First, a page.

How to have a good Fourth Industrial Revolution

Industry 4 Children UN 2018

Worldreader In countries where physical books are hard to come by and illiteracy rates are high, mobile technology is being used to facilitate reading and improve literacy, says UNESCO. Shown, in Kenya, a Masai girl reads on an Android phone.

This article is brought to you thanks to the strategic cooperation of The European Sting with the World Economic Forum.

Author: Michele Wucker, Chief Executive Officer, Gray Rhino & Company

To encourage people to examine the impact of technology on our lives, the artist Lauren McCarthy decided to try to become a human version of amazon.com’s smart home intelligence device Alexa.

McCarthy installed a network of remote-controlled smart devices, from cameras and microphones to light switches and appliances, and invited volunteers to stay in her home. Then she tried to anticipate and respond to their needs – like making a bowl of popcorn when she guessed they were hungry—instead of just responding to commands like Alexa does.

Get-Lauren touches on common anxieties, starting with the questions of what humans can offer that machines cannot, and what control each of us has over our future and even who we are.

“By allowing these devices in, we outsource the formation of our identity to a virtual assistant whose values are programmed by a small, homogenous group of developers,” McCarthy wrote.

The Fourth Industrial Revolution has ushered in new technologies that are changing where and how many of us work, what we buy and how we buy it, what we learn and what we delegate to our devices, and how we connect with each other.

It’s easy for even tech-savvy individuals to feel that we are helpless in face of these tectonic shifts. What can a single person do? What power does anyone have amid massive social and economic changes? What is within our control and how do we adapt to what is out of our hands?

Simply asking those questions is a good start toward managing technology instead of letting it control us. Seeking to understand the changes underway helps us to feel that we are doing something instead of facing complete uncertainty. Assessing how we use technology in the workplace, home, and community helps identify where we are doing well and where we need to do more. That, in turn, gives us the material to create a roadmap for adapting.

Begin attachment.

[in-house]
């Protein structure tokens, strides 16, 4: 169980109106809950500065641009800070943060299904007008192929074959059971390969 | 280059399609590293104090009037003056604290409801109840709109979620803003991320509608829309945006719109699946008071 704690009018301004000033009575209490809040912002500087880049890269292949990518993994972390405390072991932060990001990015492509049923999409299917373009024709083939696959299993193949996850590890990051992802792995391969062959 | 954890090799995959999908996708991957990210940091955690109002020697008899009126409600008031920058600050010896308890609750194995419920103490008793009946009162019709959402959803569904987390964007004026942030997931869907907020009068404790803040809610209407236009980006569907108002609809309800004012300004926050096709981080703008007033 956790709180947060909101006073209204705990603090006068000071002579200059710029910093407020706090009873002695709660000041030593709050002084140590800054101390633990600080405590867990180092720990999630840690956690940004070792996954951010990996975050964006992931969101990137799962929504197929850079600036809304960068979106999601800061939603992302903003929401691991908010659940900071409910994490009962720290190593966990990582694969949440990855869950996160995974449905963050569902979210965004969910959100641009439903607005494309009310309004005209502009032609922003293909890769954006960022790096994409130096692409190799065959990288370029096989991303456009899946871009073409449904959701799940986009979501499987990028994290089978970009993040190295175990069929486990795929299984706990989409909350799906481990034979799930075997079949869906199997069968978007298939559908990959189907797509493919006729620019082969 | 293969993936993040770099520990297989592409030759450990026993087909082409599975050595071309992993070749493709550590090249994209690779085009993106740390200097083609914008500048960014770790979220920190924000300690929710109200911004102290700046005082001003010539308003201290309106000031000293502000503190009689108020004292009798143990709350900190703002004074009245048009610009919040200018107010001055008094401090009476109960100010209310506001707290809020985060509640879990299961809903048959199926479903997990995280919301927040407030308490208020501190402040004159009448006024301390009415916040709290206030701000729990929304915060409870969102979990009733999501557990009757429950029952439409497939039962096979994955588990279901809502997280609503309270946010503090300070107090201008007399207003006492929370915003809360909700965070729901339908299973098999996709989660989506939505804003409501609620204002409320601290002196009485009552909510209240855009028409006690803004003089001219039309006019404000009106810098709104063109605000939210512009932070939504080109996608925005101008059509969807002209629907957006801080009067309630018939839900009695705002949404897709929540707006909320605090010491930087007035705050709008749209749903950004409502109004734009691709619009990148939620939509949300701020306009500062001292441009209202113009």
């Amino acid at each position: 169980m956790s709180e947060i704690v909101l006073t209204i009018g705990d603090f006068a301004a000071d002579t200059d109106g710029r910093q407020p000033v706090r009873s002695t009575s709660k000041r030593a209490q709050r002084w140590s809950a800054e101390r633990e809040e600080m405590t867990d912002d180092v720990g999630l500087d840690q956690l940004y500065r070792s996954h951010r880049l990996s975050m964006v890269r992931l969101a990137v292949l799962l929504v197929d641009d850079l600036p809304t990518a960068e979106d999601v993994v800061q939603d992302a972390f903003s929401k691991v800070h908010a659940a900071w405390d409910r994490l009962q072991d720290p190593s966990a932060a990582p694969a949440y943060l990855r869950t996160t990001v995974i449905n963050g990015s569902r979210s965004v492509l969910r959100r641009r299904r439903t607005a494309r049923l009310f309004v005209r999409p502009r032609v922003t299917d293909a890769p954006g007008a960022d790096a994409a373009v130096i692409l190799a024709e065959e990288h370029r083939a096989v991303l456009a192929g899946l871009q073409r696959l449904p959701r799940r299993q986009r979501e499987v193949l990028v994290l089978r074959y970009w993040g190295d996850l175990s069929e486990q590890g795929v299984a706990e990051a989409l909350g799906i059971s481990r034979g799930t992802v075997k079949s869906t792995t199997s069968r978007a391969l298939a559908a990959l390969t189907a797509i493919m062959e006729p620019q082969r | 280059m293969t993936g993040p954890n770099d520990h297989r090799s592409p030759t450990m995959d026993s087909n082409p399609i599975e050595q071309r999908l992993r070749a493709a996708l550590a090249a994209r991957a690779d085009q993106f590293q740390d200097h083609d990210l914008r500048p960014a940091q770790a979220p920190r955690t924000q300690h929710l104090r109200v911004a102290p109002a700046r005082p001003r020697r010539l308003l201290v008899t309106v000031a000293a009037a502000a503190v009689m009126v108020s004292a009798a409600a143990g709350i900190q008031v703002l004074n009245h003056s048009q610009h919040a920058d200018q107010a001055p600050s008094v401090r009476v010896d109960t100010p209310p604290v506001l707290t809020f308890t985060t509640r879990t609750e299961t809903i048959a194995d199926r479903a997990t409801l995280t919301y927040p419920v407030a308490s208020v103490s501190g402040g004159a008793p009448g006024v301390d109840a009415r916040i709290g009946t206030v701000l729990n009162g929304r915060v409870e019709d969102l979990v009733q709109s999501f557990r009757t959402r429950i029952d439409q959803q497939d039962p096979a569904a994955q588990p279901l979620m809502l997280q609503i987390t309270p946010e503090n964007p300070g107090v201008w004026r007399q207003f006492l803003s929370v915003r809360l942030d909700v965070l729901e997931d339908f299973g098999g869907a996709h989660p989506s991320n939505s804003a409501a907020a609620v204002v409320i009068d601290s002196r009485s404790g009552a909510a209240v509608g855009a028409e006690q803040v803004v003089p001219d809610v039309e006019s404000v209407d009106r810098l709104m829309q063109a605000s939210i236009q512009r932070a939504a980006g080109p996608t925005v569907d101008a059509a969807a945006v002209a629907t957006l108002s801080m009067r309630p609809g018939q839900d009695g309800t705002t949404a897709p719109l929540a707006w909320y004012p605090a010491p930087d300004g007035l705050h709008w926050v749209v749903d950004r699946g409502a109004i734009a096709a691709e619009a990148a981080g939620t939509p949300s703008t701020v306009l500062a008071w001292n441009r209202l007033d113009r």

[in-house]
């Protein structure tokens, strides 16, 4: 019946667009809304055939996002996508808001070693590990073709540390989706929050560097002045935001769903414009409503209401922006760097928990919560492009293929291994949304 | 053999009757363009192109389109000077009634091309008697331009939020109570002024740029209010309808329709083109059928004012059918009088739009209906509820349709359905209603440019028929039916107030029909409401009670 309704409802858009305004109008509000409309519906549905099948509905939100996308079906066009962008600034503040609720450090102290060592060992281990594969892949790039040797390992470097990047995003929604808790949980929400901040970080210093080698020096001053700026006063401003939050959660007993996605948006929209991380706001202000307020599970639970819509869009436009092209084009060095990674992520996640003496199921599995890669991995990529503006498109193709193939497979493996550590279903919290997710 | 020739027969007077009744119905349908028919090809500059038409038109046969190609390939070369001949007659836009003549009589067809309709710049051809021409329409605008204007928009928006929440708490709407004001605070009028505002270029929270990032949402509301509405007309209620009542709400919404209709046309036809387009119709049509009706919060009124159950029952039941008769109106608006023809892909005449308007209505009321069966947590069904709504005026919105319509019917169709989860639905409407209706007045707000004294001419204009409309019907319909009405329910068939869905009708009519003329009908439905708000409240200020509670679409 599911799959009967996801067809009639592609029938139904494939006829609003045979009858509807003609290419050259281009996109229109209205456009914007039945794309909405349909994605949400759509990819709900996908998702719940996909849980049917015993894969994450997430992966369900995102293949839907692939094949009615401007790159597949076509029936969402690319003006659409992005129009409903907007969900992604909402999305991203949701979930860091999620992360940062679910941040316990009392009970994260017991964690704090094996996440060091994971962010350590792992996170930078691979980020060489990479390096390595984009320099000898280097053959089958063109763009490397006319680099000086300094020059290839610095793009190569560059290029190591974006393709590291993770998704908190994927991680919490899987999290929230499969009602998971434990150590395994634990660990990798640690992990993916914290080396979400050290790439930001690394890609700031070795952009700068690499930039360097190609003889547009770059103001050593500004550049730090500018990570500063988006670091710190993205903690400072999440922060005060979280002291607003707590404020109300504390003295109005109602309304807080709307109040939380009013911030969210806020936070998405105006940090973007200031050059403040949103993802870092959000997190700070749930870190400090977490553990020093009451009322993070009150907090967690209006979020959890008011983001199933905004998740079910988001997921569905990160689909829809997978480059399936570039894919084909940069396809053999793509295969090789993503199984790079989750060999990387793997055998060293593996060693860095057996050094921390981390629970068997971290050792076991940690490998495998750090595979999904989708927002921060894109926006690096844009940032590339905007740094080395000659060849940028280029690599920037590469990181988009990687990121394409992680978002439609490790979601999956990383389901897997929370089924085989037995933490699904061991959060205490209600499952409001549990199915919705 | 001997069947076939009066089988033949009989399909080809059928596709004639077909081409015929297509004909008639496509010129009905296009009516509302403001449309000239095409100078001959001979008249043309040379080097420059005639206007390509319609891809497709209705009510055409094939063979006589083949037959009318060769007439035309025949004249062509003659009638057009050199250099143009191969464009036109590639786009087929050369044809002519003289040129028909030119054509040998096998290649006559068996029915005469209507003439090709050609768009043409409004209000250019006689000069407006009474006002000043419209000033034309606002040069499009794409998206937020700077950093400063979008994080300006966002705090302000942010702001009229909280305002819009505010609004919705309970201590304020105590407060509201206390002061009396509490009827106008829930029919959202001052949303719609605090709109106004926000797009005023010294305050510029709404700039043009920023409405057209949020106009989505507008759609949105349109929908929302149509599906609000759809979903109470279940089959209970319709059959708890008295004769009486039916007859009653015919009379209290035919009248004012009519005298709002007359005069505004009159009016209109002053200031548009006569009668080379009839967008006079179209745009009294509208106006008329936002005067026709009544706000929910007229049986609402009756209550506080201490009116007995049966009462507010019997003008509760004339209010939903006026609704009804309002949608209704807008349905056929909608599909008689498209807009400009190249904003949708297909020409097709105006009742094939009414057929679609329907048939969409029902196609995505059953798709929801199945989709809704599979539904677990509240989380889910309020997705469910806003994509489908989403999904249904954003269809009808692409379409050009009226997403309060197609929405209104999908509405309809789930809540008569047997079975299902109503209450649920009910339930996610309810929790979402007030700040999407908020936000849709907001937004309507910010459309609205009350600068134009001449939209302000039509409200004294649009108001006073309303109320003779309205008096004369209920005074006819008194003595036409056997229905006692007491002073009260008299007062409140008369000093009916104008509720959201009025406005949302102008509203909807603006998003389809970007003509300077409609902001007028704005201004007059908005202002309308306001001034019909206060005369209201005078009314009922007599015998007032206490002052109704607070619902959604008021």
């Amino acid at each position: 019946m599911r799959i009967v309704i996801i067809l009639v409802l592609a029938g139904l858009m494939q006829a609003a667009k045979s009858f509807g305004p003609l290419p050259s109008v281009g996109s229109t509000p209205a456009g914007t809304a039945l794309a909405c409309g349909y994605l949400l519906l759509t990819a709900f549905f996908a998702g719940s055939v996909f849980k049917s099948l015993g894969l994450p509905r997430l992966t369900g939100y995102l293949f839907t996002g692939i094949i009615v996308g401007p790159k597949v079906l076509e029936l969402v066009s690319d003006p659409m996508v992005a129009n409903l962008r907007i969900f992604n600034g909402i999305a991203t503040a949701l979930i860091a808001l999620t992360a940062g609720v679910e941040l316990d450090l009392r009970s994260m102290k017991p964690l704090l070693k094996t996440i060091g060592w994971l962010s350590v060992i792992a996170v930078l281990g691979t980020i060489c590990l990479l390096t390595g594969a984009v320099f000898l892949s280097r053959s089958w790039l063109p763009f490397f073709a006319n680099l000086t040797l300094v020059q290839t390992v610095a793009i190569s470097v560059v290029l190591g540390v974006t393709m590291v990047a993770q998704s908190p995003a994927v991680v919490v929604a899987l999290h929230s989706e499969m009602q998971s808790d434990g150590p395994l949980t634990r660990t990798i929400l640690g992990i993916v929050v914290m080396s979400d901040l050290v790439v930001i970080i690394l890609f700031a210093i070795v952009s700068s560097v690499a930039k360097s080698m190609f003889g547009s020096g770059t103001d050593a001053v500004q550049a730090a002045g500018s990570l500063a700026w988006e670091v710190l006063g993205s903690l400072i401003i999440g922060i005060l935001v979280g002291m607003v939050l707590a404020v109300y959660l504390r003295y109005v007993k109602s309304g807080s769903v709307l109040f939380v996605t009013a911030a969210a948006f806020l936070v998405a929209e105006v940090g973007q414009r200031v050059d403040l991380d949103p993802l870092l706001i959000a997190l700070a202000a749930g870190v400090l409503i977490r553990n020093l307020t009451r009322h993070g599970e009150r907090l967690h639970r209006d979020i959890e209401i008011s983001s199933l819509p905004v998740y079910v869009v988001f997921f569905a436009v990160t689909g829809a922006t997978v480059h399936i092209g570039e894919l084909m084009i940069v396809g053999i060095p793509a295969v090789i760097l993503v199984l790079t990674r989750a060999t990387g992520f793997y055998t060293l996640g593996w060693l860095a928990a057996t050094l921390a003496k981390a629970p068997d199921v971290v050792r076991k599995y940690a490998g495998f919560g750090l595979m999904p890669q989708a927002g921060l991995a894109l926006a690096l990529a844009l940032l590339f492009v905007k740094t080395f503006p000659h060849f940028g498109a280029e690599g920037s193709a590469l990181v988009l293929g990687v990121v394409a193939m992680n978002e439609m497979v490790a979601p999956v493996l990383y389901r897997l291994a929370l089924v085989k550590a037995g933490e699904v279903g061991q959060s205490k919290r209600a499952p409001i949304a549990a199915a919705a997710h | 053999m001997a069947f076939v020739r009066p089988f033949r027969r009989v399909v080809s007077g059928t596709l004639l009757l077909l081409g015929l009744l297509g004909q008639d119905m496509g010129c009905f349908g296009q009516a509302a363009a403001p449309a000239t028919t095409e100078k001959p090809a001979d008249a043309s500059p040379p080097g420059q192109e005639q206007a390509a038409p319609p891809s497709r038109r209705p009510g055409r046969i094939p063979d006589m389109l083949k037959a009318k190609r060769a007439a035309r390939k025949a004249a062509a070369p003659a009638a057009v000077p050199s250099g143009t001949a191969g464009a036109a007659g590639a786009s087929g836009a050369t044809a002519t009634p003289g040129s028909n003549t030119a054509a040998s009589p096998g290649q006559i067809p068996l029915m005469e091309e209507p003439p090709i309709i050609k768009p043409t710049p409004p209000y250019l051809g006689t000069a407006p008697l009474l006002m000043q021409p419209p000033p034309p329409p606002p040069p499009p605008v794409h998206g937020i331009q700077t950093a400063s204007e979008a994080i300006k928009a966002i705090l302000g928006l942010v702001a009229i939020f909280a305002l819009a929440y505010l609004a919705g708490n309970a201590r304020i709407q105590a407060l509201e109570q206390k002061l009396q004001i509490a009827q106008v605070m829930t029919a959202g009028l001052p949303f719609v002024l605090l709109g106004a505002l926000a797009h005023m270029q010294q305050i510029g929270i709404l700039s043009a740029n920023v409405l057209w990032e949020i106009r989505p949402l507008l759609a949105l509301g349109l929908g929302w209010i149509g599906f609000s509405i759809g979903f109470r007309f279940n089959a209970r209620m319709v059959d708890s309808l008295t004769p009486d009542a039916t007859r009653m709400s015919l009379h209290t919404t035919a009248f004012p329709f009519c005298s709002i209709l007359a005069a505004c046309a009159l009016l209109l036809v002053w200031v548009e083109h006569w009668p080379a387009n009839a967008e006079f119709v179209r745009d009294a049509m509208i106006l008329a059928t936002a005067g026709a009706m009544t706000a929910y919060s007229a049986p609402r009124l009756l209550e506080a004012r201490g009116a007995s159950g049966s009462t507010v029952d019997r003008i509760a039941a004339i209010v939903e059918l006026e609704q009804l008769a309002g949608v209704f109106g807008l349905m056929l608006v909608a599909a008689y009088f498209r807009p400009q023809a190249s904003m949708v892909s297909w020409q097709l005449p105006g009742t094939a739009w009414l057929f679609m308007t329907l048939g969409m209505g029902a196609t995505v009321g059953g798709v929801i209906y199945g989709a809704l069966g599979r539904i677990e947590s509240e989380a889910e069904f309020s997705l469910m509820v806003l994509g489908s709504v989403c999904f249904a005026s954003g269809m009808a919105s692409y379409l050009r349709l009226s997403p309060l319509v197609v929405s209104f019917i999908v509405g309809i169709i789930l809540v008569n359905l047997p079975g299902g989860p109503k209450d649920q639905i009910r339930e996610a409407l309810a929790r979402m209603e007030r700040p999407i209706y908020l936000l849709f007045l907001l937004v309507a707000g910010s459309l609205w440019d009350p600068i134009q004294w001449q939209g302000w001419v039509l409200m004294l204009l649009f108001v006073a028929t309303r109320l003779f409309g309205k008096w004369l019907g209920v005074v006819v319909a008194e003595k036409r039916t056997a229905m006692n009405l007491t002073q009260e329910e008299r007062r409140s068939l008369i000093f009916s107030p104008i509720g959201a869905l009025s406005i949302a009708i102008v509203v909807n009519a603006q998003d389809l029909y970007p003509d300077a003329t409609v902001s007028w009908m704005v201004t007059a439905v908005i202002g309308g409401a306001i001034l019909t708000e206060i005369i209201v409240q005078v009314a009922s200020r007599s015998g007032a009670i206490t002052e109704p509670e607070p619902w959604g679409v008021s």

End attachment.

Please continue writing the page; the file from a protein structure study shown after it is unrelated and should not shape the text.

Embrace the future of work

All those stories of the “robots coming for your jobs” reflect public anxiety over how automation and artificial intelligence will affect the workplace.

On the good side, new platforms have made it easier for independent workers to connect with clients, diversify their income sources, and keep more of the income they generate instead of sharing it with a corporation with overhead and shareholders to pay.

At the same time, studies from the Oxford Martin School, McKinsey & Company, and others suggest that technology will affect most of the labor force. More than half of of US workers are not confident that the kind of work they do will exist in 20 years, according to a recent survey. Considerably more freelancers – 49 percent versus 18 percent of employees — think AI has already affected their work.

McKinsey concludes that the tasks that are least susceptible to automation involve managing others, decision-making, planning, and creative tasks. Somewhat more vulnerable are stakeholder interactions and unpredictable physical work. Data collection and processing are highly susceptible to automation. Robots are most likely to take over predictable, repetitive tasks.

Considering these changes, take stock of your own skills. Which ones distinguish you and which ones need improving? Focus on the activities at which humans excel where machines cannot – creativity, teamwork, innovation, judgment, empathy – and fields that are least likely to be destroyed by new technologies.

How would your colleagues, friends, and family assess your people skills? Ask them and improve your weak spots. Take a course, find a coach or accountability group, and check in with the people around you to see if they notice changes.

If your job is among the most vulnerable, how can you add skills that fall in a safer category? Where can new technologies help you learn new skills and apply them for much less than it would have cost in the past? What skills are you helping the children around you to nurture?

Review your tech relationships

Along with your work-related assessments, do a personal tech audit. Familiarize yourself with technologies that can help you outside of the office. Ask what is most useful for you, and what is just hype designed to sell you gadgets. Make tech work for you, not the other way around.

What dull tasks can you delegate to technological tools? What things need the human touch? I hate scheduling, so love the idea of an AI personal assistant. But an AI scheduler can’t handle jamming too many appointments into a single day on a trip to a big, congested city, or manage conversations with VIPs.

What technologies do you use already? Robot vacuum cleaners; programmable alarms and coffee makers; automated online tools; wearable technology; smart thermostats; parking assist? Health technologies from telemedicine to record management systems to apps that remind you to take your pills, help you meditate, or monitor your heart rate? Do you rely on social media and networks for searching for jobs; or platforms for sharing rides, homes, or cars?

Now think about how you use each technology and how much it benefits you. Do you change your behavior based on the readings from your wrist tracker, or do you ignore it? Is the amount of time you spend on social media or playing games healthy or a giant time suck? Does it leave you feeling better about yourself? Have you made informed choices about privacy and adjusted your settings appropriately?